And Melchizedek king of Salem brought out bread and wine: and he was [is] the priest of the most high God. And he blessed him, and said, ‘Blessed be Abram to the most high God, possessor of heaven and earth, And blessed be the most high God, which hath delivered thine enemies into thy hand’.

There is not much more to say about Melchizedek other than he combined being a priest of the Most High God with being the king of Salem (Jerusalem) and he met Abraham after the war that fought between the four kings against the five, and following the blessing Abraham gave him a tenth of all he had (Genesis 14), and if it were not for the fact Melchizedek is mentioned later in the Bible that is it.

Having been leading, for the previous eight weeks, Bible studies on the kings of the Bible and ending up the previous week with the last kings mentioned in the Old Testament, the kings of Persia, I thought it would be a good idea to backtrack and revisit one of the earliest kings mentioned, before looking forward to the all important king at the end of the Bible, the Lord Jesus Christ, the King of kings.

Many see Melchizedek as a type of Christ, or even Christ himself, given that the above was prophesied about Him, when David looked forward to the coming of the Messiah, who is to gloriously reign. If it wasn’t for this, it is unlikely we would give Melchizedek a second thought. What is remarkable is that David made a connection that I doubt, humanly speaking, anyone would have seen, but for the fact he did so inspired by the Holy Spirit and for a particular reason.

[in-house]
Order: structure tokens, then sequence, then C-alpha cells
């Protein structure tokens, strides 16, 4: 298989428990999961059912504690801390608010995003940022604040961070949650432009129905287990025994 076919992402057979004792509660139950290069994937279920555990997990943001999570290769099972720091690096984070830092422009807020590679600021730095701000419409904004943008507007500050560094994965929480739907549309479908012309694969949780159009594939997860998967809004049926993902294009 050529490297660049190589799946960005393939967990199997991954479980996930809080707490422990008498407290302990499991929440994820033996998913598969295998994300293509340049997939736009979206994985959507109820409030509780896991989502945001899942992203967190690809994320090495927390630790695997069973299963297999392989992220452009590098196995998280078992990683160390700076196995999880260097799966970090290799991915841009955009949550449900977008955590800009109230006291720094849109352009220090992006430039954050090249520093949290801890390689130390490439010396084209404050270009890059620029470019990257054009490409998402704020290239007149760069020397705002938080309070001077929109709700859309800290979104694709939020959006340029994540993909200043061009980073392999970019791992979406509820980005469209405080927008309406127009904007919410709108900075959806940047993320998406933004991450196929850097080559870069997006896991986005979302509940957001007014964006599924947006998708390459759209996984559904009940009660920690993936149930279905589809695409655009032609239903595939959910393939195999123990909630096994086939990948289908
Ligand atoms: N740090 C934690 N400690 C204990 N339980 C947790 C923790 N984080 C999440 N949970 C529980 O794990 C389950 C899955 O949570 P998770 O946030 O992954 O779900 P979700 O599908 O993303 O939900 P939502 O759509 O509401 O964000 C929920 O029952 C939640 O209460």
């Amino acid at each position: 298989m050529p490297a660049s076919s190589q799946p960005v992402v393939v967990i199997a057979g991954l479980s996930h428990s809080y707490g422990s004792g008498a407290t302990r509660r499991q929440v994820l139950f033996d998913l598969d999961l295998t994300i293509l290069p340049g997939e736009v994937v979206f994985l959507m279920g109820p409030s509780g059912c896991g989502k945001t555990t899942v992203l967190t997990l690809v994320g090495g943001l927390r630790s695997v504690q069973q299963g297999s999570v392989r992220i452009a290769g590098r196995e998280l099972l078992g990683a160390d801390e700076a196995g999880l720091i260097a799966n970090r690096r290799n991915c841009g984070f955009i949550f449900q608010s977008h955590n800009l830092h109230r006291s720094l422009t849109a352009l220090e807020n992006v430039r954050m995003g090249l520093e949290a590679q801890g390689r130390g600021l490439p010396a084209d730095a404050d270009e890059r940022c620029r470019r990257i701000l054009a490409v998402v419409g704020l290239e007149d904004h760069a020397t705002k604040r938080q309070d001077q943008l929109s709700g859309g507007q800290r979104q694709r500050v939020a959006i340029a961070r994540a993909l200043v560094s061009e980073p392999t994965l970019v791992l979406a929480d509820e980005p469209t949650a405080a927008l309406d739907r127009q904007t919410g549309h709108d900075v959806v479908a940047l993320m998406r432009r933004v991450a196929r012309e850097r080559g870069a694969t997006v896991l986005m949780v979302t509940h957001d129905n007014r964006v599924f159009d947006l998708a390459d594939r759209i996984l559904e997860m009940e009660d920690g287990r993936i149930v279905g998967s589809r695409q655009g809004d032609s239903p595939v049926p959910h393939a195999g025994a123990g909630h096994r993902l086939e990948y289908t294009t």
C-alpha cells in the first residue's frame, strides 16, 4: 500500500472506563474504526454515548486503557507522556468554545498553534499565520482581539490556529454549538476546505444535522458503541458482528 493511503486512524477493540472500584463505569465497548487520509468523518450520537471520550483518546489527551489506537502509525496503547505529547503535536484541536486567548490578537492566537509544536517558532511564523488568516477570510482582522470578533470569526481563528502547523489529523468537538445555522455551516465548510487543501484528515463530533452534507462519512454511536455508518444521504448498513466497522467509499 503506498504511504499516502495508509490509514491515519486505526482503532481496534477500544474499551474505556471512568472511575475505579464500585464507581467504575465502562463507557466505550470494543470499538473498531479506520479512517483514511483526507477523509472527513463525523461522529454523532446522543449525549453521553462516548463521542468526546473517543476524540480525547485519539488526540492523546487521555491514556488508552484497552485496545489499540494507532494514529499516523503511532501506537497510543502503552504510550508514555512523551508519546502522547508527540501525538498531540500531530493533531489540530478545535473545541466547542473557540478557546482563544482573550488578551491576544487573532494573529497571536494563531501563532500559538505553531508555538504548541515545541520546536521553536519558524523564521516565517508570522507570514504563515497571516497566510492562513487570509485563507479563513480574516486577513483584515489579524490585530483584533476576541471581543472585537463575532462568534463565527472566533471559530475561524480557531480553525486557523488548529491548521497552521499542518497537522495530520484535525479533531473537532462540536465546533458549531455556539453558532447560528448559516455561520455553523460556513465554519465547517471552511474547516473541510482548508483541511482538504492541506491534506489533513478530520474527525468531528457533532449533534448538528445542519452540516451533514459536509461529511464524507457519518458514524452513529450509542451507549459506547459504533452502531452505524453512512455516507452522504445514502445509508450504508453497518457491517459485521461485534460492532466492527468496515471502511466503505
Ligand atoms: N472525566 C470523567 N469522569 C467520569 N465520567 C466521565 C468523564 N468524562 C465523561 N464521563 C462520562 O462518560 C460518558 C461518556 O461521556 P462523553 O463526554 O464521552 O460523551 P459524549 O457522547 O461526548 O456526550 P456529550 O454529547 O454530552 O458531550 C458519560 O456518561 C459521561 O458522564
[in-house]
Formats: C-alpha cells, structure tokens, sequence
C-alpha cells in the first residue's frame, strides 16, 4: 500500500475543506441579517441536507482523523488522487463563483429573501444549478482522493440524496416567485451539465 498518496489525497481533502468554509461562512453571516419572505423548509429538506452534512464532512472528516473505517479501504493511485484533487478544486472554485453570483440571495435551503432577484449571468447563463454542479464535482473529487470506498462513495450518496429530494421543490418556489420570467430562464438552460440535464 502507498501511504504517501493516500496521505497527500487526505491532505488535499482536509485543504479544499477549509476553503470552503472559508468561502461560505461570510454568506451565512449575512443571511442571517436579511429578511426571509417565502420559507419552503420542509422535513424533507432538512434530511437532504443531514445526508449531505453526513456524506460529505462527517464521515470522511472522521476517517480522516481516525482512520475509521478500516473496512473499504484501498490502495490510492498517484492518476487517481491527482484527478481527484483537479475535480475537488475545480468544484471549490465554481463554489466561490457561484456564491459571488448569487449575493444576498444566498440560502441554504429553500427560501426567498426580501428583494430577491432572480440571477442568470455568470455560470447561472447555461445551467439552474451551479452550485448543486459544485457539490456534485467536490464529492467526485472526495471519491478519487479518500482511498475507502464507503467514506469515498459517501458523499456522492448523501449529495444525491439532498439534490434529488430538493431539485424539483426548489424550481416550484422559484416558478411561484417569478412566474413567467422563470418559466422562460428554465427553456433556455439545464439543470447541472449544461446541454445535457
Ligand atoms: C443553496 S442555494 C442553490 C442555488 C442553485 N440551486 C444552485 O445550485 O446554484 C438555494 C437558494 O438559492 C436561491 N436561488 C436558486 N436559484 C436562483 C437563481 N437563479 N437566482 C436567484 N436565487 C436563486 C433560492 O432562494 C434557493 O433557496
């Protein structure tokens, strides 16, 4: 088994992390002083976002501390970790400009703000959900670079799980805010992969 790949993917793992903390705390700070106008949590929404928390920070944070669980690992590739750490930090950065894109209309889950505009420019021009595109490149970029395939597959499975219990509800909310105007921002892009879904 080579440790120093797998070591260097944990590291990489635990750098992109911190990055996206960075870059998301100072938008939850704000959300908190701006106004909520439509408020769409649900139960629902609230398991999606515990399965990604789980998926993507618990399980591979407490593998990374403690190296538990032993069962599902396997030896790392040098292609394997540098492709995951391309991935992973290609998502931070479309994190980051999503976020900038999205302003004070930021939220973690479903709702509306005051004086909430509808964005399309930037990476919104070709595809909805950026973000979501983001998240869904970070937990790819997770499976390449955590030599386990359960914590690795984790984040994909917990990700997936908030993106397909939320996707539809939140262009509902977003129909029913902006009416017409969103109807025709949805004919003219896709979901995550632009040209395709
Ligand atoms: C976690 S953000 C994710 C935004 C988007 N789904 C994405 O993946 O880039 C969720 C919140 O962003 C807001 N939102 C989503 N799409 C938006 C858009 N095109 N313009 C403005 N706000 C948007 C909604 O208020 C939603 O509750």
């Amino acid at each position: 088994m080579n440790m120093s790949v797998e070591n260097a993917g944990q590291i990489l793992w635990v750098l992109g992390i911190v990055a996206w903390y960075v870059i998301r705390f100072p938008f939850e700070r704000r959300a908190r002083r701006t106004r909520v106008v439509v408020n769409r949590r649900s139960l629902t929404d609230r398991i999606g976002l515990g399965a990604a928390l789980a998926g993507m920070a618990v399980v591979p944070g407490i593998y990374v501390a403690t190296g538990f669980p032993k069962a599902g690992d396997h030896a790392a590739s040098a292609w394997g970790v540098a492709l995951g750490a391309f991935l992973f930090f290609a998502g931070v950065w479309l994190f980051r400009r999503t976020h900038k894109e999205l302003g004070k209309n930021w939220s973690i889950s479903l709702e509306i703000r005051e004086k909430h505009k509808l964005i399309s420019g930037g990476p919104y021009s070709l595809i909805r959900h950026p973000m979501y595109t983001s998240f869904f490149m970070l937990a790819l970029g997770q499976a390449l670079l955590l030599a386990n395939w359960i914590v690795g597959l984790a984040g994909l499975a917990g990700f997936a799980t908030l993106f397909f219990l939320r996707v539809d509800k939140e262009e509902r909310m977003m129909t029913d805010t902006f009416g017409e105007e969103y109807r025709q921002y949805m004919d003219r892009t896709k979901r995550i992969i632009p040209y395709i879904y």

But clearly this mystery man of the Bible, the one it is said who had no father or mother or beginning or end of days, who enters and leaves the stage ever so quickly that proverbially you would miss it if you blinked, is of great significance because of the huge respect Abraham paid and illustrated the worship of the one true and living God was happening even before Abraham was given instructions to found a great nation (Israel) to be God’s special possession.

The theme of Melchizedek was picked up in the New Testament (Hebrews 5, 6 and 7). We are reminded that we (who follow Christ) have a great High Priest (and eternal, unlike the Aaronic priesthood under Moses) of the order of Melchizedek. He ever intercedes for us and we can approach the Father God at any time through Him and, because of his priestly office, he pleads for us before His Father. This is a thrilling prospect and huge privilege, making this story so significant given who Melchizedek was a type of and forerunner to.


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